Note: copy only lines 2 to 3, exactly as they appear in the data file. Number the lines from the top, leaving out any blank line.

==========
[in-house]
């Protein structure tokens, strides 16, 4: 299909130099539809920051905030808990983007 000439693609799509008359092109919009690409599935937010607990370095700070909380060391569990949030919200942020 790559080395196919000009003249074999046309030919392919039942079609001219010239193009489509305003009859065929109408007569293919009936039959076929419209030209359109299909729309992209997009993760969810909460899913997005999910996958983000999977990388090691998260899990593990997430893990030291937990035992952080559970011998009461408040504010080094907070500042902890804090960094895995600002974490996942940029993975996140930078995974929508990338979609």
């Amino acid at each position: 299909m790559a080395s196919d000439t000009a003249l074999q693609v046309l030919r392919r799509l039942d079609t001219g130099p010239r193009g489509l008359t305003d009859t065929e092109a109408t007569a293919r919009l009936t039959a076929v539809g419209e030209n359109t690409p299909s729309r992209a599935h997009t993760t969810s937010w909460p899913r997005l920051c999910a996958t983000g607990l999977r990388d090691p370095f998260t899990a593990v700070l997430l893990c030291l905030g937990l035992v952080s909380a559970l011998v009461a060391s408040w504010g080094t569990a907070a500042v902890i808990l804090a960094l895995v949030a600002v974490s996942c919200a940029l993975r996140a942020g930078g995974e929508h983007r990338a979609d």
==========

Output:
């Protein structure tokens, strides 16, 4: 299909130099539809920051905030808990983007 000439693609799509008359092109919009690409599935937010607990370095700070909380060391569990949030919200942020 790559080395196919000009003249074999046309030919392919039942079609001219010239193009489509305003009859065929109408007569293919009936039959076929419209030209359109299909729309992209997009993760969810909460899913997005999910996958983000999977990388090691998260899990593990997430893990030291937990035992952080559970011998009461408040504010080094907070500042902890804090960094895995600002974490996942940029993975996140930078995974929508990338979609």
């Amino acid at each position: 299909m790559a080395s196919d000439t000009a003249l074999q693609v046309l030919r392919r799509l039942d079609t001219g130099p010239r193009g489509l008359t305003d009859t065929e092109a109408t007569a293919r919009l009936t039959a076929v539809g419209e030209n359109t690409p299909s729309r992209a599935h997009t993760t969810s937010w909460p899913r997005l920051c999910a996958t983000g607990l999977r990388d090691p370095f998260t899990a593990v700070l997430l893990c030291l905030g937990l035992v952080s909380a559970l011998v009461a060391s408040w504010g080094t569990a907070a500042v902890i808990l804090a960094l895995v949030a600002v974490s996942c919200a940029l993975r996140a942020g930078g995974e929508h983007r990338a979609d």